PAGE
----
Education in Society
Education is meant to equip students with the necessary knowledge and vital skills in order to conquer the world. It provides a platform on which the societal culture is transmitted, i.e. individuals acquire knowledge on values, beliefs and norms of a given society. The education platform has often been viewed as a socializing agent who refers to “institutions that influence self concepts, emotions, attitudes and behavior” (Saldana, 2013). The influence is focused on making an individual conform to the beliefs and attitudes of the influencers. One of the ways through which education acts as a socializing agent lies in the ensuring conformity to the societal standards, i.e. its response to the needs and demands of the society through provision of trained workers as well as intellectual and educated citizens is a way of conforming to societal standards. With the current emerging problems in the society such as drug abuse, sexual immorality and crime, the education system has been adjusted to address these issues by teaching learners about the adverse impacts of involving themselves in drug use, unprotected sex and crimes; apart from that, it is equipping them with the vital intellectual skills.
Besides acting positively as a transformative tool, the education system has also been echoed to reflect the biases and limits of our society. For instance, there is a great similarity between the social control concept in schools and the same concept in prisons. By drawing up a routine program for the students as well as providing rules and regulations to govern their actions, the system has acquired lots of similarities with the penal system (Saldana, 2013). Additionally, the manner in which the social order is portrayed and reinforced in the education system further illustrates just how much difference is there in the social classes, with a main division created between those of low social status and the high classes in the society, i.e. vocational schools were created for the former and high schools for the latter.
As was described by Paulo Freire, an effective education system would be one that is transformative. This form of learning is one that reinforces self actualization through liberation and freedom. Attaining transformative education is quite hard owing to the complexities and constraints present in the socio-cultural environment. This type of learning has been characterized by four main concepts: consciousness raising, self-development, critical reflection and individuation. According to Freire (2005), the socio cultural constraints limit the extent to which learners can understand themselves and the communities in which they reside, as well as their interests. Another factor that limits self-actualization is the “banking concept” which refers to the limitless depositing of information to students by teachers. This has turned learners into robotic recipients and bankers of information that has no actual connection to their lives.
The main aim of transformative learning is to identify these forces and free one’s self from their influence. As a learner, it would be appropriate to point out that Freire’s view on changing the social and personal structures to experience transformative learning is quite efficient, i.e. every learner needs personal and social change to experience full liberation (Freire, 2005).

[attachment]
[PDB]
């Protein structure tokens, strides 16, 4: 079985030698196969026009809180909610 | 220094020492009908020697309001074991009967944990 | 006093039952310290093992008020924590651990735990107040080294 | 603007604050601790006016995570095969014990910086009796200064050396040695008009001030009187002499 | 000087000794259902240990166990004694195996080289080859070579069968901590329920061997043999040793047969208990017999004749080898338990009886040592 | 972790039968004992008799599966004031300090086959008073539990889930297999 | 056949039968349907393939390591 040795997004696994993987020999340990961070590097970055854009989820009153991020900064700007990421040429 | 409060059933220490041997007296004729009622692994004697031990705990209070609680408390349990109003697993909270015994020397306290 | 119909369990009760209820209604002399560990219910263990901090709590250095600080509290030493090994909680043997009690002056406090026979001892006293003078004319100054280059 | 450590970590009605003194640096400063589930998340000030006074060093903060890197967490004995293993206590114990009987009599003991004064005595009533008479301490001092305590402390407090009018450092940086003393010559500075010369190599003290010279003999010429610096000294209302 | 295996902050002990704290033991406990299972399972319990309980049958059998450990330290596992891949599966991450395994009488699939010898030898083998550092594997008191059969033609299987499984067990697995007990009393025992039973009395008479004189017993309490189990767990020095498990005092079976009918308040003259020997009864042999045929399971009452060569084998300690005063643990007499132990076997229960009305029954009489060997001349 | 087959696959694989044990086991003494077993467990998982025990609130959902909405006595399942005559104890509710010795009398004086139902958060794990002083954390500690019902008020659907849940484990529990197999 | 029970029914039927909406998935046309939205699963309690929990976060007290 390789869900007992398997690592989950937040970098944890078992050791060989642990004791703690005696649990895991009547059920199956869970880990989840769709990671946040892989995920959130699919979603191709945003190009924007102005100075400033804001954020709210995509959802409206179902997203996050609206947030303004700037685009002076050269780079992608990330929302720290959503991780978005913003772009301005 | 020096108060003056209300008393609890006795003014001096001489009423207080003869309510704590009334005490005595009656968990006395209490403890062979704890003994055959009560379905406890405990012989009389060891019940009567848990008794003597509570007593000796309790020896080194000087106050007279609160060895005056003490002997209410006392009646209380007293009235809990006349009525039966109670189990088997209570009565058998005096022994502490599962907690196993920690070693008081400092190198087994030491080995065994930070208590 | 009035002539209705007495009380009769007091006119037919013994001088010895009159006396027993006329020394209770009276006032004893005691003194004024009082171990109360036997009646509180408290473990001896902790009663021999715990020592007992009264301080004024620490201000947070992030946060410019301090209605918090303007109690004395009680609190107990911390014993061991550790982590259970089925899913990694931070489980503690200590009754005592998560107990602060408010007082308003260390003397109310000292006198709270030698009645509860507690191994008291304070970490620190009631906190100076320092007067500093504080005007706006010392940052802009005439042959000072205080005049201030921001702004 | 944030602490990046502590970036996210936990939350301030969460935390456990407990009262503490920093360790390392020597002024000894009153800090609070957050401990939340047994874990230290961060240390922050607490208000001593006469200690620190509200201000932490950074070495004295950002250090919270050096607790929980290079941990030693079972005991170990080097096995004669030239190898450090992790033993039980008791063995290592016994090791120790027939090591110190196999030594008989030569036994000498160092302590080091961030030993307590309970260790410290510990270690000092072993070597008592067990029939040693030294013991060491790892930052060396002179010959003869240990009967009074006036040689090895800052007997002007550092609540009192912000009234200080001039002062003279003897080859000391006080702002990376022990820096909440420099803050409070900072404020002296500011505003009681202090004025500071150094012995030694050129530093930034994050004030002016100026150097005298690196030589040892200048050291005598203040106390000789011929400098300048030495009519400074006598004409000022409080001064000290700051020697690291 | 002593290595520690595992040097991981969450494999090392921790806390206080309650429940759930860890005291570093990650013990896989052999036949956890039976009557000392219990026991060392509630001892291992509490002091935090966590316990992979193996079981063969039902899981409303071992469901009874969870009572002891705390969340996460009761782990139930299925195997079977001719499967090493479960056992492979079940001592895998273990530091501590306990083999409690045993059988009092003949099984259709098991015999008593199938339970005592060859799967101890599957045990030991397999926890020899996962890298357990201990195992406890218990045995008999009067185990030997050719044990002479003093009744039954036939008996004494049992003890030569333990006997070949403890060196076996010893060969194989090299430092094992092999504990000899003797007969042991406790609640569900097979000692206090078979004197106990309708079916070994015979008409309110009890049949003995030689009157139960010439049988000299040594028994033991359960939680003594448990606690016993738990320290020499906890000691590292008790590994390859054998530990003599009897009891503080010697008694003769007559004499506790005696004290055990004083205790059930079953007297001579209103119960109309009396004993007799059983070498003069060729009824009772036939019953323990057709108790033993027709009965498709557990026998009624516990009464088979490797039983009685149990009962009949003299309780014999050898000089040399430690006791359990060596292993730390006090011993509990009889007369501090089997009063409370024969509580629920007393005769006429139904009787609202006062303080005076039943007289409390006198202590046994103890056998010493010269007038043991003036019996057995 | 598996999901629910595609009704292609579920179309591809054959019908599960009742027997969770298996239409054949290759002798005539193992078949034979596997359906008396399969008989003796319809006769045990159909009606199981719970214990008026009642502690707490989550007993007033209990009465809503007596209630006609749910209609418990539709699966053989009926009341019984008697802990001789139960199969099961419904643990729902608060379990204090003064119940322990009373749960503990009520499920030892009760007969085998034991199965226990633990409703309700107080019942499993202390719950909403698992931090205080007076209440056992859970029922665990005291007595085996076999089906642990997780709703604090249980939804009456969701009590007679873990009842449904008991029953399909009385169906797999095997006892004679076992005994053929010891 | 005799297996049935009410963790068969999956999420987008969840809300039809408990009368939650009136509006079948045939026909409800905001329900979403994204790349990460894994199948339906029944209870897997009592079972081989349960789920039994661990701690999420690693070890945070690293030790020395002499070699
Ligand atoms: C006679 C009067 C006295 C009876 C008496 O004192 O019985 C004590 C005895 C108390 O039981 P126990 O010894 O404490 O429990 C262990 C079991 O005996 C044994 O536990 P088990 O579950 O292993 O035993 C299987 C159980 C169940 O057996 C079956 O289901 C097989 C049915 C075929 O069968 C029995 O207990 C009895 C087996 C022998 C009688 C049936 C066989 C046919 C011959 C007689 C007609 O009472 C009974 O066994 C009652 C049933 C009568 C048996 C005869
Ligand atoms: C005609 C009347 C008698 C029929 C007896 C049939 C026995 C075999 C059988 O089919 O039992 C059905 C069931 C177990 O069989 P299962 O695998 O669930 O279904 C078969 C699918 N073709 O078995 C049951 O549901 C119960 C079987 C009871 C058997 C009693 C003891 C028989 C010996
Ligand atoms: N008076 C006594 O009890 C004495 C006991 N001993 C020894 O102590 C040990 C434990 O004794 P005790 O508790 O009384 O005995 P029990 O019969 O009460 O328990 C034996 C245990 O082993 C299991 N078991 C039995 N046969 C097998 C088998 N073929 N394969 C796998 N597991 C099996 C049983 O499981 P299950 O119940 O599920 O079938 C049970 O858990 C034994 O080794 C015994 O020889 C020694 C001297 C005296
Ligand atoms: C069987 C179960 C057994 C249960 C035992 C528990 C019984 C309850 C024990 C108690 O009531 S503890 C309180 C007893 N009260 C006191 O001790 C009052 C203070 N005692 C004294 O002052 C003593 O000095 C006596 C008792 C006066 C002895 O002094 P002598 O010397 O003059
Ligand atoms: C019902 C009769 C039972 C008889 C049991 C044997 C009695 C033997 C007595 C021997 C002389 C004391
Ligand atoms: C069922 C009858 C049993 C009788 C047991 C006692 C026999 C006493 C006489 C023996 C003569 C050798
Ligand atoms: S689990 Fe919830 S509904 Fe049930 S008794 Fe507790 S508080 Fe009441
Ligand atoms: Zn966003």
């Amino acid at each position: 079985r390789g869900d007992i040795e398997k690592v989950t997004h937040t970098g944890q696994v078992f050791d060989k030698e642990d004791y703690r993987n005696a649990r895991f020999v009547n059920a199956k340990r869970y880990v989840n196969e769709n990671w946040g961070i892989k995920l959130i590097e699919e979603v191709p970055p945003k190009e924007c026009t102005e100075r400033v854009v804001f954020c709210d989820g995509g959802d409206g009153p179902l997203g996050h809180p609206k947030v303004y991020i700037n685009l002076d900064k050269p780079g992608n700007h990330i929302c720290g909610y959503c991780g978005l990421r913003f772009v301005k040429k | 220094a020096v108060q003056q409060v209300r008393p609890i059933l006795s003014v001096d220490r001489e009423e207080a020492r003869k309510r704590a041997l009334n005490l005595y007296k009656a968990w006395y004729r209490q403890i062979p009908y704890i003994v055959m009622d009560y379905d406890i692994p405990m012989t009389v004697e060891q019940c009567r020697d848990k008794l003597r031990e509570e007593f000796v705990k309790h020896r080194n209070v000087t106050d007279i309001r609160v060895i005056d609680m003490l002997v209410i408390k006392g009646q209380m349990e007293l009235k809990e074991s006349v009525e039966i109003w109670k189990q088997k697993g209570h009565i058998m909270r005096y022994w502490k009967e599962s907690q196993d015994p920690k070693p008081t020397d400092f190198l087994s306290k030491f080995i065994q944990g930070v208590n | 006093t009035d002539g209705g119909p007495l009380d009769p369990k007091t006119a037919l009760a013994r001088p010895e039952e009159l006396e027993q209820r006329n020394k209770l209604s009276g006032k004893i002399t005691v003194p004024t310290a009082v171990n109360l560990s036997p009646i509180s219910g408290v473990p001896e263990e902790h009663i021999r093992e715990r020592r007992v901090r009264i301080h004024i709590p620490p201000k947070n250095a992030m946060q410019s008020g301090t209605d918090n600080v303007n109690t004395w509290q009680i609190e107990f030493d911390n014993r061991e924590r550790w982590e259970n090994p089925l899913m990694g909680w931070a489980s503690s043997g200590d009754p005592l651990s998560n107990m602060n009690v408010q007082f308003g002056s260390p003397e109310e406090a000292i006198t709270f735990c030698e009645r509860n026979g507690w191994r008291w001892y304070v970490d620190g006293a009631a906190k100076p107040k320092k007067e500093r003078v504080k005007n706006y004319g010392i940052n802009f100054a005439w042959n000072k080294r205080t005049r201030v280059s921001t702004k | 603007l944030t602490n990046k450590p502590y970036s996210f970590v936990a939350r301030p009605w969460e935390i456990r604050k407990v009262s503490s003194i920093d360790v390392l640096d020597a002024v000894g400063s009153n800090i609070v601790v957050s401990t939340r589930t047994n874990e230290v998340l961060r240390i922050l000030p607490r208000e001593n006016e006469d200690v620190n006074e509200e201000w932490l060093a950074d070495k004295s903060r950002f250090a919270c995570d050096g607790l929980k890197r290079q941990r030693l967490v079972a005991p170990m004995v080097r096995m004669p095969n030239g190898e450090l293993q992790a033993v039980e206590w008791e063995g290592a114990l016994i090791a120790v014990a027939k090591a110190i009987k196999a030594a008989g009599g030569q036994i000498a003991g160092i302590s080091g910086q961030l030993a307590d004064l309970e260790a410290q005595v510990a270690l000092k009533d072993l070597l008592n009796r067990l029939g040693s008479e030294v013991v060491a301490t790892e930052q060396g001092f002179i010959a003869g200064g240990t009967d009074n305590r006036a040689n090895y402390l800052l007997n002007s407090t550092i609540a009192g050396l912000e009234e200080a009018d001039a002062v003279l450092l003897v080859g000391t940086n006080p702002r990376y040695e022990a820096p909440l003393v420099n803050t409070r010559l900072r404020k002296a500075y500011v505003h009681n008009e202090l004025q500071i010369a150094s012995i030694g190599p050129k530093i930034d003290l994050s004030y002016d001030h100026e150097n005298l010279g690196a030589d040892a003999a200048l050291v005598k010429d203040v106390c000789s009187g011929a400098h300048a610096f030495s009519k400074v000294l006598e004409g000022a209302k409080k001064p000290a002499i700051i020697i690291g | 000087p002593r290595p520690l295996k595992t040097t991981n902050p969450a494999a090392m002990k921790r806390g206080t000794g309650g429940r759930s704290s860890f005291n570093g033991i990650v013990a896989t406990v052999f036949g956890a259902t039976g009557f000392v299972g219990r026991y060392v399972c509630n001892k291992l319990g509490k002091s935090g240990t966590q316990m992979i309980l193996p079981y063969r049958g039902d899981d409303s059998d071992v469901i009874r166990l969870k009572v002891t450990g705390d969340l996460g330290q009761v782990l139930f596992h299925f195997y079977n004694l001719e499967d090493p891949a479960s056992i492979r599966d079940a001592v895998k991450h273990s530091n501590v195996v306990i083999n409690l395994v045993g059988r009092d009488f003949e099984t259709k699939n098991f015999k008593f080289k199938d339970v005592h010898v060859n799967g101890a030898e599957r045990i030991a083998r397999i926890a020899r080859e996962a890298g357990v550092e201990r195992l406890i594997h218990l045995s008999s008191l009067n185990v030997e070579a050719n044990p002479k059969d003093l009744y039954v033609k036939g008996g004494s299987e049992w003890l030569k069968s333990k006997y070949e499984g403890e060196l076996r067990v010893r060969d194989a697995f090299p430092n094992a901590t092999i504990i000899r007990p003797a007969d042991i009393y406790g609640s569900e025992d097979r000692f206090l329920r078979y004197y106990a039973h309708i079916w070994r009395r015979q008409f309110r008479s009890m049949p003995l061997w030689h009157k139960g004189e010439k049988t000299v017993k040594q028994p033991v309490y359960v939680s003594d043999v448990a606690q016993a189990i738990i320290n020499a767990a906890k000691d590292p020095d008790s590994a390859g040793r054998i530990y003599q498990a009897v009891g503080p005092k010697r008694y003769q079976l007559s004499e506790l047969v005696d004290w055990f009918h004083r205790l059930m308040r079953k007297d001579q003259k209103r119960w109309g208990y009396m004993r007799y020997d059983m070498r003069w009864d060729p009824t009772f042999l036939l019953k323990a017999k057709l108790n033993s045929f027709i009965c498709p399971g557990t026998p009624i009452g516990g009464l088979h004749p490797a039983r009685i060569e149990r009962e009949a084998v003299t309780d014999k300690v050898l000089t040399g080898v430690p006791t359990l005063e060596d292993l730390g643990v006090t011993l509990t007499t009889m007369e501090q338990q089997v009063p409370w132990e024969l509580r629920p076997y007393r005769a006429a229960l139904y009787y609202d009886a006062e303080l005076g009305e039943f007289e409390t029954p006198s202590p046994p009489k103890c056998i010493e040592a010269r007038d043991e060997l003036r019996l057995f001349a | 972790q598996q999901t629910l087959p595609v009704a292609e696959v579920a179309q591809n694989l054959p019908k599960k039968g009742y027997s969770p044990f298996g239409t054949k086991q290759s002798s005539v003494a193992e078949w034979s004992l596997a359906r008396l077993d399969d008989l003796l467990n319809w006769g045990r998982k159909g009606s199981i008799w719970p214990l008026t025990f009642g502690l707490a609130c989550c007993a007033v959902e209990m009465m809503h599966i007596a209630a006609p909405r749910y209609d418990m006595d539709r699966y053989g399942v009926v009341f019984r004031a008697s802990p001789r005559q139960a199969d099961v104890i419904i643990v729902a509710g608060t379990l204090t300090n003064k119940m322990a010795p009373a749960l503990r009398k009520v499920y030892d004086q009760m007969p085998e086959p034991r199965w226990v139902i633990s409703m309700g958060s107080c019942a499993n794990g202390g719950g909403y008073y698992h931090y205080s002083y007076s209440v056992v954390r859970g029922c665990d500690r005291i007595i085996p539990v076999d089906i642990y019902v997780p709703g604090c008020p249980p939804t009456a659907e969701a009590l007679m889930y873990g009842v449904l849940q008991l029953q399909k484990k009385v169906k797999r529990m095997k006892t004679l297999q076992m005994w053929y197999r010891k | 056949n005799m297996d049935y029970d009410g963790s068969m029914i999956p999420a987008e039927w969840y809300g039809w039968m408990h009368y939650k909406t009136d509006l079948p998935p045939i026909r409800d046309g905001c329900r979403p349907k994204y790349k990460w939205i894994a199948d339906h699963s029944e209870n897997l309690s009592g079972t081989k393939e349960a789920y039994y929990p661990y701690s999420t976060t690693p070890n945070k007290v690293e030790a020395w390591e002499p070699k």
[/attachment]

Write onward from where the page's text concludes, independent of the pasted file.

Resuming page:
As it is evidenced from the above mentioned facts, education is a vital part of an individual’s self-actualization. Through the self-actualization, a person is empowered to realize personal dreams and take part in societal developments with minimal societal constraints. Apart from enhancing personal growth and development, education also plays a lot of vital functions in the community. As was stated earlier, education is an important reagent of societal transformation (Saha, 2011). One way through which education benefits the society is by equipping learners with the necessary skills and knowledge that have always helped in societal development. By equipping learners with these skills, they are empowered to take advantage of the available opportunities applying their social and vocational capabilities in order to become useful and economically productive members of the society. Being a socializing agent, education has been used to develop and implement new values in the society as well as equip learners with the necessary skills to adapt to environmental changes.
Education teaches learners on the laws, traditions and norms of the society including rights and responsibilities of an individual; thereby making the society a safe place to live in. Through personal transformation, it also helps in the elimination or minimization of the unwanted survival traits such as robbery, drug abuse, and prostitution among others. Sociologists study education using two major analytical levels: the macro level involves the identification of social forces and they establish their impact on education (Saha, 2011). Social forces include the following aspects: politics, economics and culture. At the micro level, sociologists attempt to identify the differences in school practices, and the impact that these differences have on student performances. While the former focuses on the whole education system, the latter aims at individual student outcomes. Thus, education is also a vital part of sociology.
Freire, P. (2005). Pedagogy of the oppressed. Retrieved from https://libcom.org/files/FreirePedagogyoftheOppressed.pdf
Saha, L. (2011). Sociology of education. Retrieved from http://www.sagepub.com/oswmedia3e/study/chapters/handbooks/handbook11.1.pdf
Saldana, J. (2013). Power and conformity in today’s schools. International journal of humanities and social science. Vol 3. Retrieved from http://www.ijhssnet.com/journals/Vol_3_No_1_January_2013/27.pdf